The curlicue contours of French artist Marie Hiot’s work, which mirror the shape of the human body and its image in society, are both intriguing and comforting. In its questioning of forms, movements and shapes, Marie’s practice has an innate reflectiveness and a simplified beauty, in which hints of Matisse can be seen.
Colours bloom in rounded repeats, coiled lines connecting seemingly disparate shapes into soft abstracts of human form that pulse with movement and joy. The delicate simplicity of the work, however, belie its richness, and as you spend more time with each work, the character and the story they possess emerge more fully.
Working with multiple mediums, including pencil line-drawing, oil, watercolour and acrylic, the artist seeks to normalise ‘normal’ bodies. Born and raised in a small town in south-western France, Marie has called Sydney home since 2017. She says:
“If I had to choose, I think my favourite medium would be oil paint. The depth of the pigment is particularly striking. It takes a long time to dry, too, which allows me to take my time on each painting and work on several pieces at once.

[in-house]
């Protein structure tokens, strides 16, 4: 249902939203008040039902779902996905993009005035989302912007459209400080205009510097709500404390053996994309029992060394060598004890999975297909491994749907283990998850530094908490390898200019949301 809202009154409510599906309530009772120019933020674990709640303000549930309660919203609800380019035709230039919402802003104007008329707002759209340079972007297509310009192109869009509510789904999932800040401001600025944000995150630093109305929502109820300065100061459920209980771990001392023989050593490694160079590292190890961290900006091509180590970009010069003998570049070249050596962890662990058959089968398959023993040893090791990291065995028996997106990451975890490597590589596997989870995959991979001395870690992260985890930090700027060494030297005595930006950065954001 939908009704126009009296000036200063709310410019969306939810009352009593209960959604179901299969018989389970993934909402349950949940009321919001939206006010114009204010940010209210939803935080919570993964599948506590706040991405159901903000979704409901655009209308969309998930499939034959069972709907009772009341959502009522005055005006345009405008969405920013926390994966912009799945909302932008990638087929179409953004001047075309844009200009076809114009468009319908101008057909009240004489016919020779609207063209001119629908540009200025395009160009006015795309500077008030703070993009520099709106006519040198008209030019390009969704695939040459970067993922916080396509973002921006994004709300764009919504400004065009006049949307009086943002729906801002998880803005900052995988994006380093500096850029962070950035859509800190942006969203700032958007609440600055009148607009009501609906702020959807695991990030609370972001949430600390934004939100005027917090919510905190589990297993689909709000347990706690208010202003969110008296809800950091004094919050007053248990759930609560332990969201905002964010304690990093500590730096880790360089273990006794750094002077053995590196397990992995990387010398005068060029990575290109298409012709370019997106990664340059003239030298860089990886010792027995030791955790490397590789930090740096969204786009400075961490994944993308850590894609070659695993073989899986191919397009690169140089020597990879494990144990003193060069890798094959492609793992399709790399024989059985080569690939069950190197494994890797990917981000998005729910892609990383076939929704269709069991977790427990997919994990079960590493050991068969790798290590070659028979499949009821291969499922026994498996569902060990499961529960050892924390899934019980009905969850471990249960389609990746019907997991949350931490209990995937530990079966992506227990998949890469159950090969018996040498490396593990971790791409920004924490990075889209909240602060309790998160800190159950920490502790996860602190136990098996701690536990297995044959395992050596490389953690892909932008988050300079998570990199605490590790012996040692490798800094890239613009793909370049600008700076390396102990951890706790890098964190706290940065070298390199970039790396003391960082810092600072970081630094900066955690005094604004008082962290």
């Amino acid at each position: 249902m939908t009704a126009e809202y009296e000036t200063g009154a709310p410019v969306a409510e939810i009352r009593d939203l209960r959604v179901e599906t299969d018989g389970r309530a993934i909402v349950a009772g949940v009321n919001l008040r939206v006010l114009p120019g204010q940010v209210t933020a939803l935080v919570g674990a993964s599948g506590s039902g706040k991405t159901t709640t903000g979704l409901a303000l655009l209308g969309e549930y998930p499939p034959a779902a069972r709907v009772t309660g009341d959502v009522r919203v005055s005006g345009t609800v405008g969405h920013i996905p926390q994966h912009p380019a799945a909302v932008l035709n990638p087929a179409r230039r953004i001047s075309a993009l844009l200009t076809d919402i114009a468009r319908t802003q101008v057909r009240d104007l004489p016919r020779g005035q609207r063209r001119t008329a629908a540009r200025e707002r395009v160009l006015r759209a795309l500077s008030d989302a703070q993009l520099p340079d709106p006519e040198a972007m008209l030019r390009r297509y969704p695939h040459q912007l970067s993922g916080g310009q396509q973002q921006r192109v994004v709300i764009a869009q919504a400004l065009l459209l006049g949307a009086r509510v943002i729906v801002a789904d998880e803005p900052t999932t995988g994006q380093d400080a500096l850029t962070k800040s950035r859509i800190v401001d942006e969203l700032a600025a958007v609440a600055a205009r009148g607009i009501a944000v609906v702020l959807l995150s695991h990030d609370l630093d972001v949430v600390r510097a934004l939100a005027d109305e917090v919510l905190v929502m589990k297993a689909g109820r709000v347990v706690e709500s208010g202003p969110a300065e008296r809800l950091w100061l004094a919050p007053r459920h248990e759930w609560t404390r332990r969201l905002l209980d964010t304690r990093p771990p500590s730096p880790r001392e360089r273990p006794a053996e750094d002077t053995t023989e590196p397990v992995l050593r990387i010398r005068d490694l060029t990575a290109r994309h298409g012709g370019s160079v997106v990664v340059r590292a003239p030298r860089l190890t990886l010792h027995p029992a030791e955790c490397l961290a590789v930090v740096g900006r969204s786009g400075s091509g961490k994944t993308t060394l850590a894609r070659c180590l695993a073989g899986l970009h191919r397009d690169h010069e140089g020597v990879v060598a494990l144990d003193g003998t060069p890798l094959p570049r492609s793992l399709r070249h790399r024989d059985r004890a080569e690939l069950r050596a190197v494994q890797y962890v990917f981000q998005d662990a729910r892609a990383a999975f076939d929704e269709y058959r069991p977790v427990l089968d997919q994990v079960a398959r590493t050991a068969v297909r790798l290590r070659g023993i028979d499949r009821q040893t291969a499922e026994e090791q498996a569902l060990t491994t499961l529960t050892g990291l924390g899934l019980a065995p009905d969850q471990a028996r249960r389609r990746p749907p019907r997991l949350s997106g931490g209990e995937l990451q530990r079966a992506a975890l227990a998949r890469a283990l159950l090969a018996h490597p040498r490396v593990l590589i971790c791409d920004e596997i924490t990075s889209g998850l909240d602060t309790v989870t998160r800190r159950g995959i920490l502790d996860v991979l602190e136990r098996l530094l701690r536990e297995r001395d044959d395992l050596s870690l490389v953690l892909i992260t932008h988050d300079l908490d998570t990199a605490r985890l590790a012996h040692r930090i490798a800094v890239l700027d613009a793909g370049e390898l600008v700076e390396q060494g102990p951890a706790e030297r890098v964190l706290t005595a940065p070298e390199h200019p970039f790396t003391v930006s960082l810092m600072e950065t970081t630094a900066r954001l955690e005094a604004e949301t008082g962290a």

“My parents painted, and I used to ‘borrow’ my dad’s camera and extra fine Fragonard watercolours as a kid. I learnt most of my skills through practice, but design school helped with an attention to detail on the interplay between colours and the significance of the meaning they can portray.”
Marie’s focus is the female body and mind, and much of this fascination has developed since reading Francoise Gilot’s Life With Picasso. The author explains that Picasso saw her as a ‘flower woman’, and, like flowers, women through the centuries have ‘bloomed’:
“It’s about accepting yourself, accepting all your petals and colours. It is blooming into who you are and what you are willing to be.”